I went into chat rooms to talk about a band I was a huge fan of as a kid (and still like). Went to concerts. All that stuff. And it was fun.
Every so often, I’d run across someone who was clearly taking it too far. It had assumed more importance than it could support the weight of, and eventually it was bound to collapse. Often that person would attack (not physically, thank God) someone else. Or try to befriend someone only because of a perceived connection to the object of desire. Why? Because of a perceived threat to a fantasy or idea. People will kill to defend an idea. Occasionally I found myself saying, “If this is important enough to you to get this angry, you need to set it down for a while and do anything else.”
Like most things we say to one another, this was something I needed to tell myself. At some point, my own involvement started to matter to me. I let myself have that adolescent experience but neglected to keep my adult perspective on it. I never went off on anyone, but I got my feelings hurt in a very adolescent way (no offense meant to actual adolescents. Being an adolescent is just a point in the journey, unless you insist on sleeping on the benches in that train station long after your train has left it).
My initial reaction was an emotional one. It was only when I took it out and looked at it that I realized that my emotional reaction was more fitting for someone far younger than I am. I’m an adult, with adult responsibilities and an adult’s life. Fandom, which had been sometimes fun, sometimes surprising, always quirky, had started to matter. Finding out that I wasn’t really part of “the group” the way I thought I was mattered.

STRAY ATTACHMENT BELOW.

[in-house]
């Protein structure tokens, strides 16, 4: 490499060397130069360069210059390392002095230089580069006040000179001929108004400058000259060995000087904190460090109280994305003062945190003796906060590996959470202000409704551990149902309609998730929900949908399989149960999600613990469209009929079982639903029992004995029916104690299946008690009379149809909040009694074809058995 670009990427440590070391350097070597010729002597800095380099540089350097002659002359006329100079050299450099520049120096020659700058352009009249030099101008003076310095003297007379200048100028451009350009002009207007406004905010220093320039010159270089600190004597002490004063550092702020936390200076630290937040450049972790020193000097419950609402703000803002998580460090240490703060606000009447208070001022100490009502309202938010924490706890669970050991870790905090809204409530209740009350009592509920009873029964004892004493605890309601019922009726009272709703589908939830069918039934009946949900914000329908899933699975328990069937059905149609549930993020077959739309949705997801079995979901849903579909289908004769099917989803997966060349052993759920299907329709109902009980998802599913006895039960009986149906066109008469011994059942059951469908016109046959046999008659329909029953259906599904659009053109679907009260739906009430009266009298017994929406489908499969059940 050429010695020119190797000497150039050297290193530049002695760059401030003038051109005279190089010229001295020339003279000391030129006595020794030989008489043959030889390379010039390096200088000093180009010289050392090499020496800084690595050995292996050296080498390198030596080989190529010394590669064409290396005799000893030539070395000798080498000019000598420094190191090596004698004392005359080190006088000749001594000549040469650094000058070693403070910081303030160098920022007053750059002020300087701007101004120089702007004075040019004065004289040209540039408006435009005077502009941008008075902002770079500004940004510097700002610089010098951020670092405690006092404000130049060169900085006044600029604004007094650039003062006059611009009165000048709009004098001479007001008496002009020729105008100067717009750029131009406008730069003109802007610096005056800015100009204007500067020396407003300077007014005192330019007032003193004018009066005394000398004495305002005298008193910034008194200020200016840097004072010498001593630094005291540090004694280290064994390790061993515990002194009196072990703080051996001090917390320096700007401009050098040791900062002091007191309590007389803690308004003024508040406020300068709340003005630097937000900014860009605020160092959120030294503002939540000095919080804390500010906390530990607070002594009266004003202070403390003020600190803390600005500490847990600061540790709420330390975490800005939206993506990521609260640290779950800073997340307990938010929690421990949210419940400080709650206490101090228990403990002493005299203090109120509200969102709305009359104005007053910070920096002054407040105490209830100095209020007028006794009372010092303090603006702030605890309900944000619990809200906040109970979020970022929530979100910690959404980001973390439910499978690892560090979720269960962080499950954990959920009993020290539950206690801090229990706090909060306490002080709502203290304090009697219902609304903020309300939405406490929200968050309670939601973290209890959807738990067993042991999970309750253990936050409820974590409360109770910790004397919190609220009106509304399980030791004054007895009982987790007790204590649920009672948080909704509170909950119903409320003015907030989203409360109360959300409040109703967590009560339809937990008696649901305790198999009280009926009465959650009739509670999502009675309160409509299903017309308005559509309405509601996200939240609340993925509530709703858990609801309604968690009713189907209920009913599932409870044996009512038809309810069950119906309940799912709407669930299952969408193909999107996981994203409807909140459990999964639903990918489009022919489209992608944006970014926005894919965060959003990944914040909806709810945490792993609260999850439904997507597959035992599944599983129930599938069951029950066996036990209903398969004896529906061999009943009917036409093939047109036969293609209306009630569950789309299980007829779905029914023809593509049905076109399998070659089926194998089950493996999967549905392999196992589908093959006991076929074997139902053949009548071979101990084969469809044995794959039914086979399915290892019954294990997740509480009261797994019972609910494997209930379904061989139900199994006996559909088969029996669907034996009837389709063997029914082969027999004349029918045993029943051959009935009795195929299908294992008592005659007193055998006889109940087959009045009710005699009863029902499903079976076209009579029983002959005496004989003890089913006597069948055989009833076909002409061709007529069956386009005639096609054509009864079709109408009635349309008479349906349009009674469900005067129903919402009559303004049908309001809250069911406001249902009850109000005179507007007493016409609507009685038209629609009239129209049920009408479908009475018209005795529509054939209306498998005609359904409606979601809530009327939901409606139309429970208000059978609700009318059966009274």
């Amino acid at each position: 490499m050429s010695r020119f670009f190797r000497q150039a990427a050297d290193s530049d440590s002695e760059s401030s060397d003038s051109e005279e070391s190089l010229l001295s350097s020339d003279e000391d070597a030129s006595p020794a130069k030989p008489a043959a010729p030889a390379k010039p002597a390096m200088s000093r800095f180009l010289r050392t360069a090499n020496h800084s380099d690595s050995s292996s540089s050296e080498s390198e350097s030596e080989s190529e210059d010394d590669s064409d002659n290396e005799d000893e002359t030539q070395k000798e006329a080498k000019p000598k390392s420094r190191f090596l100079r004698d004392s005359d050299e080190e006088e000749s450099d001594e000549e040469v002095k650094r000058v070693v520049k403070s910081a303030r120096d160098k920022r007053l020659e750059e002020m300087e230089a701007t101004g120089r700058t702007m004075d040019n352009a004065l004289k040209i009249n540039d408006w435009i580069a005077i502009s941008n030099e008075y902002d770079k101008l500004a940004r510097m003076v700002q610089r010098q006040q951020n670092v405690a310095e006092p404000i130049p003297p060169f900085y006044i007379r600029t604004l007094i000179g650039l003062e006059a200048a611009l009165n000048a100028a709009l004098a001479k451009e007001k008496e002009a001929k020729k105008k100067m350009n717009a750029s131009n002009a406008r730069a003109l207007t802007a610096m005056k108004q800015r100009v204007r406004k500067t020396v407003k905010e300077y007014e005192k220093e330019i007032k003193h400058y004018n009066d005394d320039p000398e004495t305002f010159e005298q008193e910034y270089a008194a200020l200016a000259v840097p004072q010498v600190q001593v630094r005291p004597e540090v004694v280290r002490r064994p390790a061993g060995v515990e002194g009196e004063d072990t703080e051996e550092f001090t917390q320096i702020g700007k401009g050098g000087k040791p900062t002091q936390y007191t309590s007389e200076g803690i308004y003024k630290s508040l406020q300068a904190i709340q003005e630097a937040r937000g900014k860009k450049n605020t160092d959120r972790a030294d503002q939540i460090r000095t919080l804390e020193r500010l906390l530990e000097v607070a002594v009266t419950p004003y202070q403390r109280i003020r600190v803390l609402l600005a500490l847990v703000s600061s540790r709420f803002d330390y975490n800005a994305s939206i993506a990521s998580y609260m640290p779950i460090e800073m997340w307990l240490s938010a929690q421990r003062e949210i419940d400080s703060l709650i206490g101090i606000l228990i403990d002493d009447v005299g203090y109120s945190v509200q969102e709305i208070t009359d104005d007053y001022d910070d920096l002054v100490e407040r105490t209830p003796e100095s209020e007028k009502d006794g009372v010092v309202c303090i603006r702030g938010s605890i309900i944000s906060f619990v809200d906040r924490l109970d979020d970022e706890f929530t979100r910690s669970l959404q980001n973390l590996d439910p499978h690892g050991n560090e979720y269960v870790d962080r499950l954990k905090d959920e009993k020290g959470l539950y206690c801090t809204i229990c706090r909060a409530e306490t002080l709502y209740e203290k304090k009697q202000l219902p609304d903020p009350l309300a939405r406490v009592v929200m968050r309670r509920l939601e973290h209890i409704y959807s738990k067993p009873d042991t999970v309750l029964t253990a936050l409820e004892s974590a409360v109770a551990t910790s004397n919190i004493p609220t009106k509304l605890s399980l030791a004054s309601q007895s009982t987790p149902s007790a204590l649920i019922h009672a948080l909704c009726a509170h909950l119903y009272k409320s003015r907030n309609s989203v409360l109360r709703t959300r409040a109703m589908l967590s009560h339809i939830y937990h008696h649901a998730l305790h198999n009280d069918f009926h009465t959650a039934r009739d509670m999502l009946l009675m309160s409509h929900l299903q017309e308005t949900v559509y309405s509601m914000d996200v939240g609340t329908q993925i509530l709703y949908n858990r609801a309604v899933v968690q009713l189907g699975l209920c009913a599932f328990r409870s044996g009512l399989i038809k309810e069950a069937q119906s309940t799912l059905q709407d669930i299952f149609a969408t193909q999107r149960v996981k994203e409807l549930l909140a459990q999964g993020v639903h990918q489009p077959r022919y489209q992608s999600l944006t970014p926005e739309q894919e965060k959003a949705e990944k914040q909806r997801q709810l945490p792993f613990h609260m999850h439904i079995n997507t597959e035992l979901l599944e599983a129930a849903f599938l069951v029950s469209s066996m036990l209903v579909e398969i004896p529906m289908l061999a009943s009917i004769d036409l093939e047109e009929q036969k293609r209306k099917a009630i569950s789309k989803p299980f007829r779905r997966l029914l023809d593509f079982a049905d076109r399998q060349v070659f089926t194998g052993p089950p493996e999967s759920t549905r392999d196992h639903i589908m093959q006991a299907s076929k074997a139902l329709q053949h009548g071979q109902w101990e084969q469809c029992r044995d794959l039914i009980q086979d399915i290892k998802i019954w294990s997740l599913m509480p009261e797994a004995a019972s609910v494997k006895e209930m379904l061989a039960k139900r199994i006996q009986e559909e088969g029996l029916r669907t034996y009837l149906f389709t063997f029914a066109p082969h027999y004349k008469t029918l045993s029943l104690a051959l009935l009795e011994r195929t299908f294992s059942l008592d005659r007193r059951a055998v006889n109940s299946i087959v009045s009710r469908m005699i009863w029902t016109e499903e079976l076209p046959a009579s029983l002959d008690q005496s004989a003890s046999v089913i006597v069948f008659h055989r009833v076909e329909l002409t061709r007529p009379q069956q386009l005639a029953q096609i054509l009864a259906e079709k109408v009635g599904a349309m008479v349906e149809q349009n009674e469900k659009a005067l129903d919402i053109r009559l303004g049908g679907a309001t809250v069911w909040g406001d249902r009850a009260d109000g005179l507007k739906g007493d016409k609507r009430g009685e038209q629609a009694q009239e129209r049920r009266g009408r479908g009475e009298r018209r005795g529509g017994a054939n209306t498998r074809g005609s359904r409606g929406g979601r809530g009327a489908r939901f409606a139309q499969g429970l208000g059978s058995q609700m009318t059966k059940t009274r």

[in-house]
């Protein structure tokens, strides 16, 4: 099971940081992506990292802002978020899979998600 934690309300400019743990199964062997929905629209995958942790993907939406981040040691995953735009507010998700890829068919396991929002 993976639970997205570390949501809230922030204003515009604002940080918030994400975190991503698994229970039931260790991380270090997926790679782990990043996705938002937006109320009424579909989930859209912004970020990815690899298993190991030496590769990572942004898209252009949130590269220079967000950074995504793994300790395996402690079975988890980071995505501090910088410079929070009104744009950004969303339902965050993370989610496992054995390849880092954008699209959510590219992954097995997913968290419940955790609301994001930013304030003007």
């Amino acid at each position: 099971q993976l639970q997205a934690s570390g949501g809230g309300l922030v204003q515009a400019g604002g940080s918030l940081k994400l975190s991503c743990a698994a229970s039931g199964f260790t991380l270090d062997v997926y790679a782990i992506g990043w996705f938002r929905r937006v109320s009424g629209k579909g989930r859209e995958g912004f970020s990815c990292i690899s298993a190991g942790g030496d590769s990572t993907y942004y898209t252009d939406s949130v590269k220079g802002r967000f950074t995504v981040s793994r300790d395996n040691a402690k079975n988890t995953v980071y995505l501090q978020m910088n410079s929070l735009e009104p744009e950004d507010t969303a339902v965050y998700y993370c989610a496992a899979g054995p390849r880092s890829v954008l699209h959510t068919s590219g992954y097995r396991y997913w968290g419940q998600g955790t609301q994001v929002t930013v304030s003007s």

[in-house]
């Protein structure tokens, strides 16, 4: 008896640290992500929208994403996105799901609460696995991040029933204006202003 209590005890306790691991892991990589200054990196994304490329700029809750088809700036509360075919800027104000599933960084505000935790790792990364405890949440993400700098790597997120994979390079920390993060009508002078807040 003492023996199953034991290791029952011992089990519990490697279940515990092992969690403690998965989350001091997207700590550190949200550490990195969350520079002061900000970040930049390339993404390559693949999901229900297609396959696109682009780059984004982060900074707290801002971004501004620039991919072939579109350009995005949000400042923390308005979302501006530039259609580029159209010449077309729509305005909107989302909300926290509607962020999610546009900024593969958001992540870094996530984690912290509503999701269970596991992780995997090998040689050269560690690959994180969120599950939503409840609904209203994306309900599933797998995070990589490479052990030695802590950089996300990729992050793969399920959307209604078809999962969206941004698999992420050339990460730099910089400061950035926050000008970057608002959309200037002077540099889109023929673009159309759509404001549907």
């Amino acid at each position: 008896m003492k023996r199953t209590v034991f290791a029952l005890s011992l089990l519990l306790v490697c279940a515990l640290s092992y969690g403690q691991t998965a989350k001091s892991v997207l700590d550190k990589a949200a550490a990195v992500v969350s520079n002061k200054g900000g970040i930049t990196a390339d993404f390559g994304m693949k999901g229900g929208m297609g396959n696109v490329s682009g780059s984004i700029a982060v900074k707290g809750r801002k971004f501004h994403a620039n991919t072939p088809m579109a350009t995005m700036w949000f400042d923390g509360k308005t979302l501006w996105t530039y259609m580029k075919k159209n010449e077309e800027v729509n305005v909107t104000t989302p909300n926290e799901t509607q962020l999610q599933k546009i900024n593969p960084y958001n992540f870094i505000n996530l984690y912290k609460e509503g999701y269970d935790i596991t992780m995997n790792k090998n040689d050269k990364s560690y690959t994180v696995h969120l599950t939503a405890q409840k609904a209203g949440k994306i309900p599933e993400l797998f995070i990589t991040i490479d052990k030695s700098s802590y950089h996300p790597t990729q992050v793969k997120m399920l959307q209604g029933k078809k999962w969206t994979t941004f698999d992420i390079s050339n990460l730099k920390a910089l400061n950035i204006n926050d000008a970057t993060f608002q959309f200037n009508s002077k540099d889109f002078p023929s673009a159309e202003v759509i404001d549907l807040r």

See, as a kid, we lived far enough away so that I couldn’t really just have kids over to play, or hang out easily. I usually had someone to eat lunch with if I wanted to, and got along fine with most of my classmates, but I didn’t have close friends, partially because my family had too many secrets (secrets I don’t bother hiding any more, but at the time? Our lives revolved around the dysfunction at home). I didn’t hang out with friends. I participated in organized activities.
Now, I do both. I have actual friends (some of them also “fangirls,” some not) and see them or chat with them when we can manage it. I also participate in events and activities, like art shows. Being in fandom too long took me back too far, past the enthusiasm and enjoyment of adolescence and into the emotions and over-reliance on “the group.”
I’m a weird old lady, and I was a weird young lady, and a weird kid. Some people are designed to belong to a pack and some, like me, aren’t. Also, I’m an introvert. More people are extroverts and while I do like some of them, I’ll never fit in to a pack of extroverts. I was not just okay with that, I was comfortable with it, until I tried to fit in again.
Now I’m back to writing and sculpting and being a happy introvert. I matter to the people I matter to, and the rest don’t matter (at least to me). And my journey in fandom is over. I’m an enthusiast, and I still like the music, but I’m not a fan. I’m just not cut out for it.
But boy, it was interesting while it lasted.